Hannah Hazewinkle headshot photo

Hannah Hazewinkle

Education Specialist
Friends of Thunder Bay National Marine Sanctuary

Tell us about your work/research. What kinds of things do you do?

I am an informal community educator and a 4-H leader. I've taught a broad range of subjects in my career, from math to team-building to survival skills, but my passion and specialty is environmental science and sustainability. This year my work has centered on marine debris awareness, climate change education and ROV building, all very exciting topics. I do interpretation, education, and outreach projects, working both in the office and "in the field" (classrooms, public spaces, and outside!). I work primarily with K-12 students, but also often have the pleasure of being a resource of environmental knowledge for adults in my community. 

What sparked your initial interest in your career?

I've been passionate about nature and conservation since I was a child, so pursuing a career in the environmental field was a given. I wanted to be a field scientist for the longest time, but when I completed an environmental education internship in my junior year of college, I knew that working with youth and community members was my calling. My goal was always to encourage people to pursue lives that were more harmonious with nature and protect ecosystems and their inhabitants. I realized that the most direct and fulfilling way to do that, for me, was to be on the front line, talking to people and working to build strong, resilient communities.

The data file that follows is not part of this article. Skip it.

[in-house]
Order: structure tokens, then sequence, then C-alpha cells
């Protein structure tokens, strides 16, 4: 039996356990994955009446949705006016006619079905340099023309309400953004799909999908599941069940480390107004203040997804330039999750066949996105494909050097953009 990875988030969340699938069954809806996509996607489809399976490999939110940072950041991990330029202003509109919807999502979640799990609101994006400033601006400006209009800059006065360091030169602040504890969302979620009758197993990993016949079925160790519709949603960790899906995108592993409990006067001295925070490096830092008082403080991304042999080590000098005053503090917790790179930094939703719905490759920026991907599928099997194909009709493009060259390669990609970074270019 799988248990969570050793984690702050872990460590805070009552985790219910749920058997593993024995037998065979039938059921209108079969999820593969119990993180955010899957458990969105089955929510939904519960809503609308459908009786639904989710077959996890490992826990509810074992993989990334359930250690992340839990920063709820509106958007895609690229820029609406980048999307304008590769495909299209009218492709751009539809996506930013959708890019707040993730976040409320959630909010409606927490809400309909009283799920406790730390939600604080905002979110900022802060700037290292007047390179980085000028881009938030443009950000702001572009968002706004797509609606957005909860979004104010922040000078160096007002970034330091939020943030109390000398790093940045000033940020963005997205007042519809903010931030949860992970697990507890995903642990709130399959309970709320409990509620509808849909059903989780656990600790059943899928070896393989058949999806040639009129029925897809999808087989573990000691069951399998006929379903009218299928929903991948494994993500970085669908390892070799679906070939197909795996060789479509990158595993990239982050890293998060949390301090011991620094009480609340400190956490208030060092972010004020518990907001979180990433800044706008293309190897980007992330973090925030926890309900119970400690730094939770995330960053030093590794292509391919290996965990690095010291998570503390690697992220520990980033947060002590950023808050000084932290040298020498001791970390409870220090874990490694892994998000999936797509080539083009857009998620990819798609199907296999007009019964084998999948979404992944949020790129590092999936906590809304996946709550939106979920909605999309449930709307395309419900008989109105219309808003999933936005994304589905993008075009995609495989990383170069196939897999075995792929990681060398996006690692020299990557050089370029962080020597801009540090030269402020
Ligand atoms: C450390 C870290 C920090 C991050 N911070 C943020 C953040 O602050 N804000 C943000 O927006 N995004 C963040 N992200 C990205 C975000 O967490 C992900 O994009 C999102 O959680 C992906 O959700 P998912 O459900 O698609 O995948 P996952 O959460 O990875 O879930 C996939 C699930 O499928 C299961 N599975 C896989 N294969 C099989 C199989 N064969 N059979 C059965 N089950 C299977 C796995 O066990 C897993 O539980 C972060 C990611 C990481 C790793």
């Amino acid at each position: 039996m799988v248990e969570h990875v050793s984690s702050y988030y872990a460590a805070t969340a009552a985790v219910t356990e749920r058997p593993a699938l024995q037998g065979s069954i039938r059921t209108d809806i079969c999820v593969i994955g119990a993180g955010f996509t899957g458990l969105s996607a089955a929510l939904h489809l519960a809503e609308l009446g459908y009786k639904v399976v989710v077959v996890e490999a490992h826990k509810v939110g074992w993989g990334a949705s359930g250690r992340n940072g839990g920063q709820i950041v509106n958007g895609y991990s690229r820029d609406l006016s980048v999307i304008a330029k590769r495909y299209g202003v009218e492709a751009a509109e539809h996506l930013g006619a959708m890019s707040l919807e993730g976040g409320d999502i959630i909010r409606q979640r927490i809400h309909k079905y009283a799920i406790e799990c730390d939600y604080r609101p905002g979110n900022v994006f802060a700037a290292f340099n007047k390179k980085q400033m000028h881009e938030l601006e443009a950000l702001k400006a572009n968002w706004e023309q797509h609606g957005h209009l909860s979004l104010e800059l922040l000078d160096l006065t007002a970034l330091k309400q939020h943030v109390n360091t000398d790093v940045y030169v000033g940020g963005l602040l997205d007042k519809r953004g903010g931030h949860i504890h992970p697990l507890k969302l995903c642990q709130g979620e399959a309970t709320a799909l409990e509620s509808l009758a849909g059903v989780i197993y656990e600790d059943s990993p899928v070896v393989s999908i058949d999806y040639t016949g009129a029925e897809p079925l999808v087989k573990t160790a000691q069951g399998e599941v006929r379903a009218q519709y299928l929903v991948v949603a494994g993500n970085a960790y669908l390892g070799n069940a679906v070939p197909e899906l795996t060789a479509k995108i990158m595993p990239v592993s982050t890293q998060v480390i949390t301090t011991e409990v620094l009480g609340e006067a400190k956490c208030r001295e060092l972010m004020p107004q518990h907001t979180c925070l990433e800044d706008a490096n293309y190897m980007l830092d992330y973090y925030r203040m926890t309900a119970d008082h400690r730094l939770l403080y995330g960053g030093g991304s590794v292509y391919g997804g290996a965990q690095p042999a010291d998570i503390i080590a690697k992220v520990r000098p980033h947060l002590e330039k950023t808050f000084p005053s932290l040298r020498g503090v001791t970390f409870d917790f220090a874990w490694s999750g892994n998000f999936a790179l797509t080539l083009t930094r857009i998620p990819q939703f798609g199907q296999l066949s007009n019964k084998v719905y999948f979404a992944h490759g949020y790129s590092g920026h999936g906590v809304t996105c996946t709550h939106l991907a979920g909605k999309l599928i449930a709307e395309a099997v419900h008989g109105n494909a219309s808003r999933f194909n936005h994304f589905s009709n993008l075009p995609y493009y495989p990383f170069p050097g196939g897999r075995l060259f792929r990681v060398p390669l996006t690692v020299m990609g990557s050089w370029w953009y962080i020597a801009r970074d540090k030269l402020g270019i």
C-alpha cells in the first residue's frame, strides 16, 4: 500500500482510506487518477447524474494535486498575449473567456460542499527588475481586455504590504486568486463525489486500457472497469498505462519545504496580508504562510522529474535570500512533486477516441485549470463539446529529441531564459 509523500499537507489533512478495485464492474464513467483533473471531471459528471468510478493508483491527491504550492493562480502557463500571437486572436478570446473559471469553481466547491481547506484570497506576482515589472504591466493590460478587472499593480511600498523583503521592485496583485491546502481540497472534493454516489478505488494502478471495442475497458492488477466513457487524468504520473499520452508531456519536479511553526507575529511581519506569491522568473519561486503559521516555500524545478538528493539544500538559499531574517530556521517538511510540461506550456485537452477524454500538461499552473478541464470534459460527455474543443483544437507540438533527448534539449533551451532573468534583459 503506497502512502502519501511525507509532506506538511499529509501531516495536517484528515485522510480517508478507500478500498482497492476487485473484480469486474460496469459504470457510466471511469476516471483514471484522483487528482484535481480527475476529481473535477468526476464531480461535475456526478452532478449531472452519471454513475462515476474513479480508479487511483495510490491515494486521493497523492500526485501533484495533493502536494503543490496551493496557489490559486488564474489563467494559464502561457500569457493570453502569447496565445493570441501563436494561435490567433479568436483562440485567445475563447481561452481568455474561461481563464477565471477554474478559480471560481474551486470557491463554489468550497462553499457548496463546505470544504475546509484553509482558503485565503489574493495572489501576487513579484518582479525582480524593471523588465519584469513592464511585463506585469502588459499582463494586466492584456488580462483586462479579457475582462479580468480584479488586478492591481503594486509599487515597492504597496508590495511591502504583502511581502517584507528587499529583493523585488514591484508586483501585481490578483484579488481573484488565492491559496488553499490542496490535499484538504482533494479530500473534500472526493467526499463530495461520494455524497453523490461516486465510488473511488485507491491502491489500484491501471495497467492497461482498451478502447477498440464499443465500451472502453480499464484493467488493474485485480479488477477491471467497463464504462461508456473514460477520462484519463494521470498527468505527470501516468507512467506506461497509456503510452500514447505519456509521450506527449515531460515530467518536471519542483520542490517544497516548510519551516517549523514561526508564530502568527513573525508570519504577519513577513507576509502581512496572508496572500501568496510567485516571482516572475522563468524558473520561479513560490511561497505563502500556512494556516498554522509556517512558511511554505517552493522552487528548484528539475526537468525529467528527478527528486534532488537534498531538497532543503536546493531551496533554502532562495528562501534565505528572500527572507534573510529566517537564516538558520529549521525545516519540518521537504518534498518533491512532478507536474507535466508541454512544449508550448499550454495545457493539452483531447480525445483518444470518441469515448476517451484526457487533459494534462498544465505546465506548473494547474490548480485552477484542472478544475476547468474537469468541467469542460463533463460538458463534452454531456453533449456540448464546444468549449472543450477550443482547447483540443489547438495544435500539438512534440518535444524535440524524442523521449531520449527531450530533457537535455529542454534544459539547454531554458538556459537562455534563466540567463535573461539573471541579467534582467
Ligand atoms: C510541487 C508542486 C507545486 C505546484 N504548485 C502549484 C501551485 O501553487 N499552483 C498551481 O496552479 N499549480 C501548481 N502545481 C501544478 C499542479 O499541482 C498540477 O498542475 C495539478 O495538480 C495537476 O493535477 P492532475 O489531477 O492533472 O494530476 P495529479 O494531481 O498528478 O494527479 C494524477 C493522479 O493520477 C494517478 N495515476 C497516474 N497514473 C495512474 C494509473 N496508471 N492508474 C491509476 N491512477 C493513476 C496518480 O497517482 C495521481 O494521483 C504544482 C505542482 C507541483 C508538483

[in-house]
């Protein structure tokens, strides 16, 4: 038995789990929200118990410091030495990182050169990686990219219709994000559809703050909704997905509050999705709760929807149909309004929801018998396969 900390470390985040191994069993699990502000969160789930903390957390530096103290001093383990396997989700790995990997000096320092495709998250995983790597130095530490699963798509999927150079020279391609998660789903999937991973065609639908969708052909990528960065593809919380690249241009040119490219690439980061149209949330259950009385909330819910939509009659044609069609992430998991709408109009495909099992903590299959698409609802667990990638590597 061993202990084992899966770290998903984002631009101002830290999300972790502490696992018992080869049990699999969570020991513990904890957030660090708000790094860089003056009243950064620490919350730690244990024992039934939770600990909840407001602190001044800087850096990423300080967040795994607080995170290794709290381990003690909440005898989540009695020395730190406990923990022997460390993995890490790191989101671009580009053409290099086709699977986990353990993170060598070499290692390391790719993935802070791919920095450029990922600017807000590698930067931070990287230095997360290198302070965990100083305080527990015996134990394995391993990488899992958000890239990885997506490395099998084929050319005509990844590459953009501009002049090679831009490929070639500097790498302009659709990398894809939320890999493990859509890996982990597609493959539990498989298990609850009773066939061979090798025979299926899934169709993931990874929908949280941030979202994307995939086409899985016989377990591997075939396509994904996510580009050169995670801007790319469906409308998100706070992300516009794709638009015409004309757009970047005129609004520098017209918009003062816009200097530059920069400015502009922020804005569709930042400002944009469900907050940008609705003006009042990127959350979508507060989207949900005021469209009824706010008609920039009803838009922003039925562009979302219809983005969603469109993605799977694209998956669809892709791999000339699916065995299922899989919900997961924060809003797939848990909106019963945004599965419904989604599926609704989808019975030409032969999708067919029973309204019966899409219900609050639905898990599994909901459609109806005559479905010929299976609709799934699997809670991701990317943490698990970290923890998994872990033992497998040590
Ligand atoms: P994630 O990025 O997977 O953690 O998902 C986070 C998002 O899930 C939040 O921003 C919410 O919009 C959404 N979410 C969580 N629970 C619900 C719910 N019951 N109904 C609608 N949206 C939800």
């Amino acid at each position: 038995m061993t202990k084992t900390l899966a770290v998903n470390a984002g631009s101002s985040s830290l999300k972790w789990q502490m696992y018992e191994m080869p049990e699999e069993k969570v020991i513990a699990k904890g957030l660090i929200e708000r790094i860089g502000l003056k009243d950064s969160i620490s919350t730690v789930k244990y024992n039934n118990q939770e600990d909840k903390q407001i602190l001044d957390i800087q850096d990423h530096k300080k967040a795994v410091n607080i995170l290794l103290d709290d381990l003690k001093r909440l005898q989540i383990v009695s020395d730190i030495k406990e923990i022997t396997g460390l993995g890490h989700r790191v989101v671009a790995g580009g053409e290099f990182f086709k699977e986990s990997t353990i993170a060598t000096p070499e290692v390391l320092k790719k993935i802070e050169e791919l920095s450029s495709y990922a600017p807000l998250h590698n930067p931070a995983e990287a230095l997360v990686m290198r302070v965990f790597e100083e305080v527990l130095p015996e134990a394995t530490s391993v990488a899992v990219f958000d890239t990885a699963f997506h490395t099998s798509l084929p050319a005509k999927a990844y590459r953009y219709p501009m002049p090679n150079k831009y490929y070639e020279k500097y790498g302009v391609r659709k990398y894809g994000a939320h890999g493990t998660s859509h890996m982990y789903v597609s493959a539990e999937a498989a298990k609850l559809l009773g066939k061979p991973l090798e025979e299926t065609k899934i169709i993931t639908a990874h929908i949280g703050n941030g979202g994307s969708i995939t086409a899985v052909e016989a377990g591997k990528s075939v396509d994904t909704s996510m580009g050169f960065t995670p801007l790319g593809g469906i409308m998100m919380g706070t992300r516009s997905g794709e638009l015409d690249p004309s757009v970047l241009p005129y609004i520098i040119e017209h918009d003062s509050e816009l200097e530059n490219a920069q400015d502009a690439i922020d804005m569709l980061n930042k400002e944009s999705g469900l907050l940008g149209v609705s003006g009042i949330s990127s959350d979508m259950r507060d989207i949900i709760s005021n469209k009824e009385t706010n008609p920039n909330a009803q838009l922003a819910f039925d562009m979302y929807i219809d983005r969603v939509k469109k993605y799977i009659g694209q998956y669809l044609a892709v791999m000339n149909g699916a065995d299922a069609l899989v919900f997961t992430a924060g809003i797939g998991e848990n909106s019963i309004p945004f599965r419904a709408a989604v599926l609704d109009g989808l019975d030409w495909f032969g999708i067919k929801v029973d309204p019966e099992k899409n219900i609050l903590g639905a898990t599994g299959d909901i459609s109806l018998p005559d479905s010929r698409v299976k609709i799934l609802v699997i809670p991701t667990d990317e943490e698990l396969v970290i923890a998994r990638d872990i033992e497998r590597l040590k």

Who influenced you or encouraged you the most?

I've been very fortunate to have a number of professional mentors along the way who have given me many opportunities and guided me through my career journey. 

What element of your work/study do you think is the most fascinating?

The most interesting thing about my work is definitely the variety. None of my days are ever the same as the one before. On any given day you might find me teaching in a classroom, planning outreach events with my 4-H youth at a coffee shop, or talking to visitors at the Thunder Bay National Marine Sanctuary visitor center. Through my work, I have the opportunity to connect with so many different students and community members, building relationships and weaving myself into the community fabric. No boring, drawn-out work days for me! 

What other jobs led you to your current career?

Previously, I've worked as an educator and instructor at a nature center and various camps (school camp, Girl Scouts). I also served a full AmeriCorps term with a place-based stewardship education network in 2018. 

What are your degrees and certifications?

I have a B.S. in Environmental Biology/Zoology from Michigan State University, and hope to become a certified teacher in the next few years. 

What are your hobbies?

I love to hike, do yoga, and cook healthy vegetarian meals with as many local Michigan ingredients as possible. 

How did you get involved with the TBNMS project with OET?

As an Education Specialist at the TBNMS visitor center, I have the opportunity to be involved in a lot of outreach and education programming, such as the OET live-stream connects and the MATE Regional ROV Competition where we will be streaming with Dr. Ballard. 

What advice would you give someone who wants to have a career like yours?

Environmental education can be a difficult field to make a living in. I would say that good interpersonal skills are critical, and so is a willingness to throw yourself into a variety of contexts and try a lot of different things. You'll find yourself in a lot of chaotic situations with a lot of different people. EE is not usually a steady, 9-5, Monday through Friday commitment! You have to be very adaptable, motivated and compassionate to be a good educator. If you can handle the chaos, you'll have a lot of fun and find the positive impact that you have on people to be very fulfilling.